"The weapon of choice for the Iraqi resistance is the rocket propelled grenade (RPG)-7."
George J. Mordica II
USA Center for Army Lessons Learned
If you've been reading my columns for a while, you probably noticed I don't talk military hardware as much as most war buffs. There are a lot of people who'll talk all day about whether the Russian T-90 or the US Abrams is the best MBT. I don't do that much, for the simple reason that wars these days don't come down to one model of tank vs. another. It's pretty rare to find a war where both sides even use tanks. Most of the time it's guerrilla vs. guerrilla, or conventional army vs. guerrilla. The odds of an all-out hi-tech war between two conventional armies like the US and Russia are about...oh, zero-point-zero. So it just doesn't matter that much whether their tanks could beat ours in some make-believe replay of the Kursk Salient. If you want to play that kind of war, buy a computer game. God knows there's enough of them. If you want to know how people make war now, in the real world, you need to study people, not hardware.
Sad but true, boys: war these days is more like Social Studies than Metal Shop. It's about tribal vendettas, military intelligence, propaganda, money -- just about everything except pure hardware.
Don't get me wrong, I love the hardware as much as anybody. I used to spend every free hour, back before there was an internet, going over those big heavy reference books in the library: Jane's Tanks, Jane's Missile Systems, Jane's Combat Vehicles. I had those things memorized. Seriously, you could open any of Jane's handbooks at random, read me the name of a weapons system, and I'd recite its stats from memory -- Norwegian anti-ship missiles, South African APCs, you name it.
But eventually I had to face the facts: most of those weapons are never going to get used. If you look at all the real wars going on right now, you come across the same two weapons, over and over: the AK-47 and the RPG-7 -- both Russian designs, and both older than your Dad.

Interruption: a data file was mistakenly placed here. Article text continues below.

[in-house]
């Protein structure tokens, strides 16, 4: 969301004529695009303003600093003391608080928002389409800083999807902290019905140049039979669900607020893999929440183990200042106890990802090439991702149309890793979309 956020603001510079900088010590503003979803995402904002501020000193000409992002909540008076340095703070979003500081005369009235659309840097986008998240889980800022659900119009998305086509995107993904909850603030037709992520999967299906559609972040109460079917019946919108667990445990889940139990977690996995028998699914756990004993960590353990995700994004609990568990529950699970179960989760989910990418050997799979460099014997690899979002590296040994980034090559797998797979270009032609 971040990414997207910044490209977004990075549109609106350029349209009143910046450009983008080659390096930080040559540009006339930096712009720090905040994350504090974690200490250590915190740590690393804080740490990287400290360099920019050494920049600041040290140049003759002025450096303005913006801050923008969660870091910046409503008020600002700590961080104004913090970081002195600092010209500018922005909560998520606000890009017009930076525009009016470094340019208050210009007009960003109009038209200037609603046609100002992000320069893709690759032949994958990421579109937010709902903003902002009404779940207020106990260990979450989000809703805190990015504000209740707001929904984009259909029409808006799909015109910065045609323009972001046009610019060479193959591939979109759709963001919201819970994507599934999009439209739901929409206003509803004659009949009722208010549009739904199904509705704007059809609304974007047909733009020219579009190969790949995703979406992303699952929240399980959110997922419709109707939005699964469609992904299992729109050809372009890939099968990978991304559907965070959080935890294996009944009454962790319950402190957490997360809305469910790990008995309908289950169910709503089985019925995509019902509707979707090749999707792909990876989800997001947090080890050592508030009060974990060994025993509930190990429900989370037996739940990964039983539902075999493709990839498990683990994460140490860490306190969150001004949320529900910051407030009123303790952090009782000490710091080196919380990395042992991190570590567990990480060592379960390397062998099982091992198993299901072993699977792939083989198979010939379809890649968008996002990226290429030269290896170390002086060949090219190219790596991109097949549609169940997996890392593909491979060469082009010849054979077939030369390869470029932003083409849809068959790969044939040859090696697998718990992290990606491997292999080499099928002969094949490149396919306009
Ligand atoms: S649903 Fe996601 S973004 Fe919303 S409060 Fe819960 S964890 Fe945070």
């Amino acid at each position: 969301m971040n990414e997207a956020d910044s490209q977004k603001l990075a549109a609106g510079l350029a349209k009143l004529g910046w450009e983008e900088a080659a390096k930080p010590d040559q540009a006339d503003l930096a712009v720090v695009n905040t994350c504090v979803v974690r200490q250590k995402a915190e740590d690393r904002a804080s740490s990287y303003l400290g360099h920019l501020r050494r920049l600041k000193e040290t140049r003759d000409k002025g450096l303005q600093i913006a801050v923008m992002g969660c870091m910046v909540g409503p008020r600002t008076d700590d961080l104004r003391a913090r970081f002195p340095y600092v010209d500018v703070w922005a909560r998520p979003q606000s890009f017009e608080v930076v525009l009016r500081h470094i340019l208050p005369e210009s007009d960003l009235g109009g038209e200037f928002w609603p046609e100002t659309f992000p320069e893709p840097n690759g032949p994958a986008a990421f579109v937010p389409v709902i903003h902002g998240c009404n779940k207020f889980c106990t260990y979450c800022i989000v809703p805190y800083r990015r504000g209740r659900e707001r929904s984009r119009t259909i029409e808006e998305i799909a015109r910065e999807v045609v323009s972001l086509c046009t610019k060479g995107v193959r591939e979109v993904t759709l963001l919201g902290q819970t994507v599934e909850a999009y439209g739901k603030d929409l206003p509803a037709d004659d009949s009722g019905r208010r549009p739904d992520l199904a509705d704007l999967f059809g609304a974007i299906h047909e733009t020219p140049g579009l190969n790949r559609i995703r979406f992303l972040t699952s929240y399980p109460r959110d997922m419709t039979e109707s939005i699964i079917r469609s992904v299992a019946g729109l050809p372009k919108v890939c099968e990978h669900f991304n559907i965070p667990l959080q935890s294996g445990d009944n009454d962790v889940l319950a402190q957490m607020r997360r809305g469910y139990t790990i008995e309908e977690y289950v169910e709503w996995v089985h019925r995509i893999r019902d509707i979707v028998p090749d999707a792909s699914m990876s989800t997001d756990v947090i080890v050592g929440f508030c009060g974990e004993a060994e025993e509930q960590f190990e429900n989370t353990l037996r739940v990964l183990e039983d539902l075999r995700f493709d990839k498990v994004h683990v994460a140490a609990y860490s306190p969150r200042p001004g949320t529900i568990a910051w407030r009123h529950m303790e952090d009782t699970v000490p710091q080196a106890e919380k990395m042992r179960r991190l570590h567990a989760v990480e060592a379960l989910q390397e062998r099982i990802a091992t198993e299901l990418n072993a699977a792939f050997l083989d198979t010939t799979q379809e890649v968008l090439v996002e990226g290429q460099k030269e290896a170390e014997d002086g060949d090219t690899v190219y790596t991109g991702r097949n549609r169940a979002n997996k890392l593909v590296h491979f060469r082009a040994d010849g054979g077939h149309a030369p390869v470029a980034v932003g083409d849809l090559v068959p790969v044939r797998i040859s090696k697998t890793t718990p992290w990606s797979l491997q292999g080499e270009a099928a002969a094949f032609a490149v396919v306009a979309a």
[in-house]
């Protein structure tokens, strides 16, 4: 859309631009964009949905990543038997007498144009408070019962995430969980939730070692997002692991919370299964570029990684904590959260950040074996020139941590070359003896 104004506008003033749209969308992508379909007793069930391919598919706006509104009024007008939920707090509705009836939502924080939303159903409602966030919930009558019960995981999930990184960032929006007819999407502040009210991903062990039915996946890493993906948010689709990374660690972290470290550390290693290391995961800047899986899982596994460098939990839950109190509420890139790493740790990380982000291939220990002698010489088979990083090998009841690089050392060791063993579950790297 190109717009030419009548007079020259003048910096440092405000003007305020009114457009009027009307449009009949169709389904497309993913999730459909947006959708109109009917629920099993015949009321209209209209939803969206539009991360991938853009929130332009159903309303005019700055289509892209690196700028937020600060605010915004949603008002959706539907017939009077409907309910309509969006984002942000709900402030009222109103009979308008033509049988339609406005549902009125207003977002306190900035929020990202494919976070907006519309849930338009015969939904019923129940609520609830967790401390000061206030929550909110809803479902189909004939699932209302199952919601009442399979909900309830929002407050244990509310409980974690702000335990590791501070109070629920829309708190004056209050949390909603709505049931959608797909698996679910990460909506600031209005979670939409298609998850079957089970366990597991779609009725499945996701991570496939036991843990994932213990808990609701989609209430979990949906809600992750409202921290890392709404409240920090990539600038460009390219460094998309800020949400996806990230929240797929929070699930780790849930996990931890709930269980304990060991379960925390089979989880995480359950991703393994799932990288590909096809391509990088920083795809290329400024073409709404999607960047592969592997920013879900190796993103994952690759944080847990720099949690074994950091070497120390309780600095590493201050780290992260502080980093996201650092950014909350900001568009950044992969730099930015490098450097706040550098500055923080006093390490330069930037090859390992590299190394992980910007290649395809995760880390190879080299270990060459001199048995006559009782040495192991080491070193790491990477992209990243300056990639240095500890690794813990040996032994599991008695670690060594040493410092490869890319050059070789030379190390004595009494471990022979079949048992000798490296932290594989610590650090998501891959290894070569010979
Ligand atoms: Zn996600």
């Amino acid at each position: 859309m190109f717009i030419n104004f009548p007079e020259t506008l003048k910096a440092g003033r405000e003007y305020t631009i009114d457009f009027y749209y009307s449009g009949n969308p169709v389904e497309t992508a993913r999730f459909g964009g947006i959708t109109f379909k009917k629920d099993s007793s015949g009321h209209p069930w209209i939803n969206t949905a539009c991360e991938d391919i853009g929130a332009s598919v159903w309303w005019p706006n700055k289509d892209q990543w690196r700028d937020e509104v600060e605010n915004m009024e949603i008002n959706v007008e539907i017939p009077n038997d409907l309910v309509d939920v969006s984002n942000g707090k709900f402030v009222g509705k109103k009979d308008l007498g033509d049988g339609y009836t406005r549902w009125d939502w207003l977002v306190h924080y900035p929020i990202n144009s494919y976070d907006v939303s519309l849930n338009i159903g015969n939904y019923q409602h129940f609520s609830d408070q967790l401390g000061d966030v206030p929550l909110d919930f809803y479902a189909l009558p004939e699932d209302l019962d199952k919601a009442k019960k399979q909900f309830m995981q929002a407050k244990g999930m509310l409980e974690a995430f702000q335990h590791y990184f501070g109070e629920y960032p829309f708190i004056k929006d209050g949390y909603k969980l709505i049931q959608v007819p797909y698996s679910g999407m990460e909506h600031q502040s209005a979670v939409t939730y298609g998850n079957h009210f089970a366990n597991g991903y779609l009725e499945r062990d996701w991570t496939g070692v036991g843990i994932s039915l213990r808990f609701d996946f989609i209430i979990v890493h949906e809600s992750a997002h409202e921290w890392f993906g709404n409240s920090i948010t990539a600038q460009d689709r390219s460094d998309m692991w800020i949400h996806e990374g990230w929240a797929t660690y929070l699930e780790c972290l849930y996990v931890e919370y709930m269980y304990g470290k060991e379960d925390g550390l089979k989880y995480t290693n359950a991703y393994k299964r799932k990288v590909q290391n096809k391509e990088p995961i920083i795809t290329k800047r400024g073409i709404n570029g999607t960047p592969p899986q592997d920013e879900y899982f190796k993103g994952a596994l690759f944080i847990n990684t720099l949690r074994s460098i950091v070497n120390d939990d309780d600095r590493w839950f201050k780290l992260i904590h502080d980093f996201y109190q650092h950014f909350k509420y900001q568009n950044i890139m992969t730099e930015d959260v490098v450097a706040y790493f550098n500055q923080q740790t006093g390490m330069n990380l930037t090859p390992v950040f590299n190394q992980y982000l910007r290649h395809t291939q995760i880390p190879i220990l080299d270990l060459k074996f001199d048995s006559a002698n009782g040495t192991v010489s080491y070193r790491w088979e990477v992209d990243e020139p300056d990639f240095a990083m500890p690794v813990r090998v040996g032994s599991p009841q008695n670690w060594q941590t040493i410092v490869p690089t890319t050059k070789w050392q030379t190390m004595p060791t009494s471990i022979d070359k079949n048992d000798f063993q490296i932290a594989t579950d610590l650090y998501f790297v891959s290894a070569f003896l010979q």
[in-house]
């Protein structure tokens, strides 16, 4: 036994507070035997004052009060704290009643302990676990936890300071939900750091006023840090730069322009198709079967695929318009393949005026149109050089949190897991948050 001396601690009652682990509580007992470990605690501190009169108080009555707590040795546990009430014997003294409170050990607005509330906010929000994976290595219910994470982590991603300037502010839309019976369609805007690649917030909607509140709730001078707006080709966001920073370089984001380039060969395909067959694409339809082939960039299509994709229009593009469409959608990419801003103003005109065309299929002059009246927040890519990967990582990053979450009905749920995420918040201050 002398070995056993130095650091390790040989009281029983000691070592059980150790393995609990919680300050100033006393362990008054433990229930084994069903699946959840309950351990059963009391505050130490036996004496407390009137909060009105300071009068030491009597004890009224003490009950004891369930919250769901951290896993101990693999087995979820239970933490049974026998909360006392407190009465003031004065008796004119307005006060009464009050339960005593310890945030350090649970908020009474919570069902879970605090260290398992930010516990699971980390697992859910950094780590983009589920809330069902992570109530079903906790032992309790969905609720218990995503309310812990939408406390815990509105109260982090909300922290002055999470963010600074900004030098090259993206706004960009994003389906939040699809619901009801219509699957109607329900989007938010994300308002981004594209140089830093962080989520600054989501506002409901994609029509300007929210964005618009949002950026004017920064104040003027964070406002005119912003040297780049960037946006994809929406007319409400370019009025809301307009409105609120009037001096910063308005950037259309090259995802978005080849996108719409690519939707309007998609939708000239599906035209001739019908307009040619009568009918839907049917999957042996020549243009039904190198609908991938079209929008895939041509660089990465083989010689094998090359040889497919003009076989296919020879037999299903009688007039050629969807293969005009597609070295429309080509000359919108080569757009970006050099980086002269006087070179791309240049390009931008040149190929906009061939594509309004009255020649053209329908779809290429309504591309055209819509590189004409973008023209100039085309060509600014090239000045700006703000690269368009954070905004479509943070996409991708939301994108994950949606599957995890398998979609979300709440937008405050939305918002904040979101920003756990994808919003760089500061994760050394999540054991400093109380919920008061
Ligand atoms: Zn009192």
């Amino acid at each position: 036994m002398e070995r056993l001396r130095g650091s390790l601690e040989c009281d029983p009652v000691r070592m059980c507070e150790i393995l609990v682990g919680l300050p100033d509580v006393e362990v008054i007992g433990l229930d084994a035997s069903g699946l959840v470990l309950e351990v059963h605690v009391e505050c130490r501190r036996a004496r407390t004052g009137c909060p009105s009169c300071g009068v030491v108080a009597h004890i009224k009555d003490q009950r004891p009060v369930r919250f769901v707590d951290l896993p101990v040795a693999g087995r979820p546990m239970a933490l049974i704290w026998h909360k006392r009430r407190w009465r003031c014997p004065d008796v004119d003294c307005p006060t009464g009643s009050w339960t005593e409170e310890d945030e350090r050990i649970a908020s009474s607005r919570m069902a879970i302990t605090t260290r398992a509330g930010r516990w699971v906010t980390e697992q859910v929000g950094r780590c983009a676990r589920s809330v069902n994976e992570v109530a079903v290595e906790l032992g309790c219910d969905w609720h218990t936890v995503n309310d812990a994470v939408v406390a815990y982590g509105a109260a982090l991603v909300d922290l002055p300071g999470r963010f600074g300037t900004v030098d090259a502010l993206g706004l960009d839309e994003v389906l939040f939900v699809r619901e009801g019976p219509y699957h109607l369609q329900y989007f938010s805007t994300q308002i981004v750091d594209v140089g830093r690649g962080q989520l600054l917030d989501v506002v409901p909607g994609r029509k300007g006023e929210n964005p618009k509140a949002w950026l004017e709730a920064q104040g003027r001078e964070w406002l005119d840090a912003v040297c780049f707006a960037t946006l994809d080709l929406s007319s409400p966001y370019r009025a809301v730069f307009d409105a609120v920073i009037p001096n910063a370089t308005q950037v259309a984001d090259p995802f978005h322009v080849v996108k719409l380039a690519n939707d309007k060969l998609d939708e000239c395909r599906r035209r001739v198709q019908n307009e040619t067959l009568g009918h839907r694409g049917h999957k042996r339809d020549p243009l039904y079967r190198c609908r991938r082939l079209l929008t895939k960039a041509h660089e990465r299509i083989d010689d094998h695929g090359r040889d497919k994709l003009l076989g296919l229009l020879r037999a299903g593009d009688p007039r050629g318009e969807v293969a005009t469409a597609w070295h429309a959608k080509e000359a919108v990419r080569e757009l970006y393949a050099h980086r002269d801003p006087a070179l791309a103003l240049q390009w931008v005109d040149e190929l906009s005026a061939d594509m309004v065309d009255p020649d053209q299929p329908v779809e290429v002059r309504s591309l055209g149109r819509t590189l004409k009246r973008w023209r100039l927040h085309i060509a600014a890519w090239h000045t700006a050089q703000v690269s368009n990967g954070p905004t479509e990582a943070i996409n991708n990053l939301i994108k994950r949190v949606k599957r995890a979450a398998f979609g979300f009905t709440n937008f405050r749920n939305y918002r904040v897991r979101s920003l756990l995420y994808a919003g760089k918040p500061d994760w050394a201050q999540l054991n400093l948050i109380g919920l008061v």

They're the weapons that matter, because they're already out there, millions of units, enough to equip every guerrilla army in the world, simple enough that you can teach a peasant kid with hookworm and a room-temperature IQ to fire them, and cheap enough to buy in bulk.
And the RPG is the best of all, even better than the Kalashnikov. This simple little beauty just keeps getting more and more effective. This cheap little dealie, nothing but a launcher tube and a few rockets shaped like two ice-cream cones glued together, has kicked our ass (and Russia's too) all over the world since back when the Beatles were still together. In fact, more and more guerrilla armies are making the RPG their basic infantry weapon, with the AK used to protect the RPG gunners, who provide the offensive punch. The Chechens fighting the Russian Army are so high on it that they've switched their three-man combat teams from two riflemen and an RPG gunner to two RPG gunners with a rifleman to protect them.
There's another stat that's even more important right now: the RPG has inflicted more than half -- half! -- of US casualties in Iraq. This is the weapon that's hurting us. And it's been doing that for one hell of a long time.
The Soviets created the RPG for use by Soviet infantry squads against US tanks, APCs and personnel in that big NATO/Warsaw Pact war everybody was dreaming of back in the sixties. The design was an example of beautiful simplicity. It was a classic of Warsaw-Pact reverse-engineering. Warsaw Pact weapons designers had this attitude that it was a waste of time to design from scratch when you could count on your spies (and the Russians had the best spies in the world back then) to get you the specs on the weapons other countries had spent billions designing. So they just put together a cross between the two best shoulder-fired anti-armor weapons around, the Wehrmacht Panzerfaust and the US Army bazooka. And that was the birth of the most important weapon in contemporary warfare.